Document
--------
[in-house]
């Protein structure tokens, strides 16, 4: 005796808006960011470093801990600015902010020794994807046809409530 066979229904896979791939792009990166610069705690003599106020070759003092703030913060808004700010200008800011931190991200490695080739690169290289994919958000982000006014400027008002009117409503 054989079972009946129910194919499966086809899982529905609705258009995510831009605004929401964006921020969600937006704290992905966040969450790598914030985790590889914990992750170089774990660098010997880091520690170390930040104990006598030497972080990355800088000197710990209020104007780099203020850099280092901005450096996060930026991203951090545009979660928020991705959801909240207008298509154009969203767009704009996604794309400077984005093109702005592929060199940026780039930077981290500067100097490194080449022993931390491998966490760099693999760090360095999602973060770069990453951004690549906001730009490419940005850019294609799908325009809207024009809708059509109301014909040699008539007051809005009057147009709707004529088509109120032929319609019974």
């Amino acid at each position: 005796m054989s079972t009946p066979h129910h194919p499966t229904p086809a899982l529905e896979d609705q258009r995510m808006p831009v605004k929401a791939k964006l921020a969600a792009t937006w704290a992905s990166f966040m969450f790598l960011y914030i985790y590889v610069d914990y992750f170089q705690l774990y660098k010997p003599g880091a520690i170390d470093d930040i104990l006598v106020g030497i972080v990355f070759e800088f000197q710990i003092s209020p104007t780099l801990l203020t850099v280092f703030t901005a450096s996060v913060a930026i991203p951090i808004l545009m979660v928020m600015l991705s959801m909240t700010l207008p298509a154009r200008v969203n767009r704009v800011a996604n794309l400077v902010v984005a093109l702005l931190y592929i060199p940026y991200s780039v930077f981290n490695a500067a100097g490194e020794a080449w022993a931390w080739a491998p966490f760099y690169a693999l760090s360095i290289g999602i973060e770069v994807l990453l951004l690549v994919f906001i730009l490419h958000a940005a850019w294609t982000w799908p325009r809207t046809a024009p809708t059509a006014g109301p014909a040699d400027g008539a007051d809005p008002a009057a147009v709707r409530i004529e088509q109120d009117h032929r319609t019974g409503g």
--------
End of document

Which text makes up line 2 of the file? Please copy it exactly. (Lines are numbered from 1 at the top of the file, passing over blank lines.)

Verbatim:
């Protein structure tokens, strides 16, 4: 005796808006960011470093801990600015902010020794994807046809409530 066979229904896979791939792009990166610069705690003599106020070759003092703030913060808004700010200008800011931190991200490695080739690169290289994919958000982000006014400027008002009117409503 054989079972009946129910194919499966086809899982529905609705258009995510831009605004929401964006921020969600937006704290992905966040969450790598914030985790590889914990992750170089774990660098010997880091520690170390930040104990006598030497972080990355800088000197710990209020104007780099203020850099280092901005450096996060930026991203951090545009979660928020991705959801909240207008298509154009969203767009704009996604794309400077984005093109702005592929060199940026780039930077981290500067100097490194080449022993931390491998966490760099693999760090360095999602973060770069990453951004690549906001730009490419940005850019294609799908325009809207024009809708059509109301014909040699008539007051809005009057147009709707004529088509109120032929319609019974």